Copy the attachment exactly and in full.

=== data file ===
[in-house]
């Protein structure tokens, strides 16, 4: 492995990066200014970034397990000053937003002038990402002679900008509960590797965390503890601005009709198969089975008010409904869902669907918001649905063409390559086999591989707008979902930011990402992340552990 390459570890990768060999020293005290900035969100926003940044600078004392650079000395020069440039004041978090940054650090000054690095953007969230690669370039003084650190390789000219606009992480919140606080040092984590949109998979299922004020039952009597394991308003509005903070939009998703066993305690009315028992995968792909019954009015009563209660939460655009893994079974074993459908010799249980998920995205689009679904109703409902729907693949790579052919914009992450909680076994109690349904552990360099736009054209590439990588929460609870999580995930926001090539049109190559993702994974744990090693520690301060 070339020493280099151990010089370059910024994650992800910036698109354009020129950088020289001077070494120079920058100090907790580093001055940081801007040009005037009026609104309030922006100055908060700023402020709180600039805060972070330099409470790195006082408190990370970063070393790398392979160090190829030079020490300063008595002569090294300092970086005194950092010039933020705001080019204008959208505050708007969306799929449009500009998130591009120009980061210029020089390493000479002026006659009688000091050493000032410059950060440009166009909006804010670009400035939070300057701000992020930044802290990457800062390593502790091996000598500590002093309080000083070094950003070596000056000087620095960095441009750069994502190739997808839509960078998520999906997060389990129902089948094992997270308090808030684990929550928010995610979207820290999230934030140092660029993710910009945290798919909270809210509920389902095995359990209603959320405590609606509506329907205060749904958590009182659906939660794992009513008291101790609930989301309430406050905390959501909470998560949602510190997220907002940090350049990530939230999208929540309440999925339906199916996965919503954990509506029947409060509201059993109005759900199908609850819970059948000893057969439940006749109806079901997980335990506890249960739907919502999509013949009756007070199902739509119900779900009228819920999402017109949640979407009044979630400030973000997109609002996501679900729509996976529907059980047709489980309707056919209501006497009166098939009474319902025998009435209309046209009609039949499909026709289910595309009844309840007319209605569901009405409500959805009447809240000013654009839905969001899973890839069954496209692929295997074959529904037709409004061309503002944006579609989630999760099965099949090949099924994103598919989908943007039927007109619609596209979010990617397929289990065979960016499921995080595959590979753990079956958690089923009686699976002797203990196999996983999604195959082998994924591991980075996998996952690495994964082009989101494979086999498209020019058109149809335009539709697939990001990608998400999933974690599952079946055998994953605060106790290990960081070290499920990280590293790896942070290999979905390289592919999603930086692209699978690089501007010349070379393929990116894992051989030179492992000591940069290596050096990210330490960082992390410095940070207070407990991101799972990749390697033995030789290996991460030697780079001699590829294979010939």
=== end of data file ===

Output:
[in-house]
């Protein structure tokens, strides 16, 4: 492995990066200014970034397990000053937003002038990402002679900008509960590797965390503890601005009709198969089975008010409904869902669907918001649905063409390559086999591989707008979902930011990402992340552990 390459570890990768060999020293005290900035969100926003940044600078004392650079000395020069440039004041978090940054650090000054690095953007969230690669370039003084650190390789000219606009992480919140606080040092984590949109998979299922004020039952009597394991308003509005903070939009998703066993305690009315028992995968792909019954009015009563209660939460655009893994079974074993459908010799249980998920995205689009679904109703409902729907693949790579052919914009992450909680076994109690349904552990360099736009054209590439990588929460609870999580995930926001090539049109190559993702994974744990090693520690301060 070339020493280099151990010089370059910024994650992800910036698109354009020129950088020289001077070494120079920058100090907790580093001055940081801007040009005037009026609104309030922006100055908060700023402020709180600039805060972070330099409470790195006082408190990370970063070393790398392979160090190829030079020490300063008595002569090294300092970086005194950092010039933020705001080019204008959208505050708007969306799929449009500009998130591009120009980061210029020089390493000479002026006659009688000091050493000032410059950060440009166009909006804010670009400035939070300057701000992020930044802290990457800062390593502790091996000598500590002093309080000083070094950003070596000056000087620095960095441009750069994502190739997808839509960078998520999906997060389990129902089948094992997270308090808030684990929550928010995610979207820290999230934030140092660029993710910009945290798919909270809210509920389902095995359990209603959320405590609606509506329907205060749904958590009182659906939660794992009513008291101790609930989301309430406050905390959501909470998560949602510190997220907002940090350049990530939230999208929540309440999925339906199916996965919503954990509506029947409060509201059993109005759900199908609850819970059948000893057969439940006749109806079901997980335990506890249960739907919502999509013949009756007070199902739509119900779900009228819920999402017109949640979407009044979630400030973000997109609002996501679900729509996976529907059980047709489980309707056919209501006497009166098939009474319902025998009435209309046209009609039949499909026709289910595309009844309840007319209605569901009405409500959805009447809240000013654009839905969001899973890839069954496209692929295997074959529904037709409004061309503002944006579609989630999760099965099949090949099924994103598919989908943007039927007109619609596209979010990617397929289990065979960016499921995080595959590979753990079956958690089923009686699976002797203990196999996983999604195959082998994924591991980075996998996952690495994964082009989101494979086999498209020019058109149809335009539709697939990001990608998400999933974690599952079946055998994953605060106790290990960081070290499920990280590293790896942070290999979905390289592919999603930086692209699978690089501007010349070379393929990116894992051989030179492992000591940069290596050096990210330490960082992390410095940070207070407990991101799972990749390697033995030789290996991460030697780079001699590829294979010939």